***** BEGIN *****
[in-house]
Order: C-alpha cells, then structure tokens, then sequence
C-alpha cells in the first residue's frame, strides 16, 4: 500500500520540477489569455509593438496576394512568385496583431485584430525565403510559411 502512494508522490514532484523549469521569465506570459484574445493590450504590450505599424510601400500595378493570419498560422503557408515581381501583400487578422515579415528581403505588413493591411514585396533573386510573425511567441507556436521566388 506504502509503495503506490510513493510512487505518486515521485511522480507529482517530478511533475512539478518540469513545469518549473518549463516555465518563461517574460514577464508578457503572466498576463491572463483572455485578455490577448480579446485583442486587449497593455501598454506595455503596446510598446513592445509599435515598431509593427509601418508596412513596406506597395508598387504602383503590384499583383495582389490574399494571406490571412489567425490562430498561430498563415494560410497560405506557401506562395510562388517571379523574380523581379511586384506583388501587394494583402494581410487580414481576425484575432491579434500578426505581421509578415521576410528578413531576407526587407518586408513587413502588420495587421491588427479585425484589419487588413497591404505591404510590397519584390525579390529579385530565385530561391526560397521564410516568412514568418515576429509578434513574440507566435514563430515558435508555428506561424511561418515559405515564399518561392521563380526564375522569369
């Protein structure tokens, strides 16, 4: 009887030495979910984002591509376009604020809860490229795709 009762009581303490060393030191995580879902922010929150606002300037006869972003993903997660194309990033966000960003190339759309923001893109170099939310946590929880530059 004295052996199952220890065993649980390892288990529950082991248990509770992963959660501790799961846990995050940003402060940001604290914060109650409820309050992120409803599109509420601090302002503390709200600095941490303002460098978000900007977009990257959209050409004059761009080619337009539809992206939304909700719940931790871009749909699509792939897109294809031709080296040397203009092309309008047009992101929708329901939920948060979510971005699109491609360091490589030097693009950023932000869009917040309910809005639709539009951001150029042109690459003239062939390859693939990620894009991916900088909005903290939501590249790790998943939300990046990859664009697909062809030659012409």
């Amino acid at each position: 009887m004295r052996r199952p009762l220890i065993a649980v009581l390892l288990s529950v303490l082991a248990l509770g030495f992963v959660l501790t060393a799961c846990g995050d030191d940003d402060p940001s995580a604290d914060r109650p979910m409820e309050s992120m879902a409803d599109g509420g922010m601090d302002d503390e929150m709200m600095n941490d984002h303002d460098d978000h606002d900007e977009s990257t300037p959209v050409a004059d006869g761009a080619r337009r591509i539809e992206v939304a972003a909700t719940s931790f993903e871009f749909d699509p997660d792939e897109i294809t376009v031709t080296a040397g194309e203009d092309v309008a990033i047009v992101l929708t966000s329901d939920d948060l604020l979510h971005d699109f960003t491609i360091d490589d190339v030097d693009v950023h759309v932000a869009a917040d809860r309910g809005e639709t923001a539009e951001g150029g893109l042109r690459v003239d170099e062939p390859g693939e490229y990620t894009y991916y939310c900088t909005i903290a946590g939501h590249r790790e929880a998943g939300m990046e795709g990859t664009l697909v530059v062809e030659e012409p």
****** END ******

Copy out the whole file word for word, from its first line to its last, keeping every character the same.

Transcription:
[in-house]
Order: C-alpha cells, then structure tokens, then sequence
C-alpha cells in the first residue's frame, strides 16, 4: 500500500520540477489569455509593438496576394512568385496583431485584430525565403510559411 502512494508522490514532484523549469521569465506570459484574445493590450504590450505599424510601400500595378493570419498560422503557408515581381501583400487578422515579415528581403505588413493591411514585396533573386510573425511567441507556436521566388 506504502509503495503506490510513493510512487505518486515521485511522480507529482517530478511533475512539478518540469513545469518549473518549463516555465518563461517574460514577464508578457503572466498576463491572463483572455485578455490577448480579446485583442486587449497593455501598454506595455503596446510598446513592445509599435515598431509593427509601418508596412513596406506597395508598387504602383503590384499583383495582389490574399494571406490571412489567425490562430498561430498563415494560410497560405506557401506562395510562388517571379523574380523581379511586384506583388501587394494583402494581410487580414481576425484575432491579434500578426505581421509578415521576410528578413531576407526587407518586408513587413502588420495587421491588427479585425484589419487588413497591404505591404510590397519584390525579390529579385530565385530561391526560397521564410516568412514568418515576429509578434513574440507566435514563430515558435508555428506561424511561418515559405515564399518561392521563380526564375522569369
């Protein structure tokens, strides 16, 4: 009887030495979910984002591509376009604020809860490229795709 009762009581303490060393030191995580879902922010929150606002300037006869972003993903997660194309990033966000960003190339759309923001893109170099939310946590929880530059 004295052996199952220890065993649980390892288990529950082991248990509770992963959660501790799961846990995050940003402060940001604290914060109650409820309050992120409803599109509420601090302002503390709200600095941490303002460098978000900007977009990257959209050409004059761009080619337009539809992206939304909700719940931790871009749909699509792939897109294809031709080296040397203009092309309008047009992101929708329901939920948060979510971005699109491609360091490589030097693009950023932000869009917040309910809005639709539009951001150029042109690459003239062939390859693939990620894009991916900088909005903290939501590249790790998943939300990046990859664009697909062809030659012409």
């Amino acid at each position: 009887m004295r052996r199952p009762l220890i065993a649980v009581l390892l288990s529950v303490l082991a248990l509770g030495f992963v959660l501790t060393a799961c846990g995050d030191d940003d402060p940001s995580a604290d914060r109650p979910m409820e309050s992120m879902a409803d599109g509420g922010m601090d302002d503390e929150m709200m600095n941490d984002h303002d460098d978000h606002d900007e977009s990257t300037p959209v050409a004059d006869g761009a080619r337009r591509i539809e992206v939304a972003a909700t719940s931790f993903e871009f749909d699509p997660d792939e897109i294809t376009v031709t080296a040397g194309e203009d092309v309008a990033i047009v992101l929708t966000s329901d939920d948060l604020l979510h971005d699109f960003t491609i360091d490589d190339v030097d693009v950023h759309v932000a869009a917040d809860r309910g809005e639709t923001a539009e951001g150029g893109l042109r690459v003239d170099e062939p390859g693939e490229y990620t894009y991916y939310c900088t909005i903290a946590g939501h590249r790790e929880a998943g939300m990046e795709g990859t664009l697909v530059v062809e030659e012409p």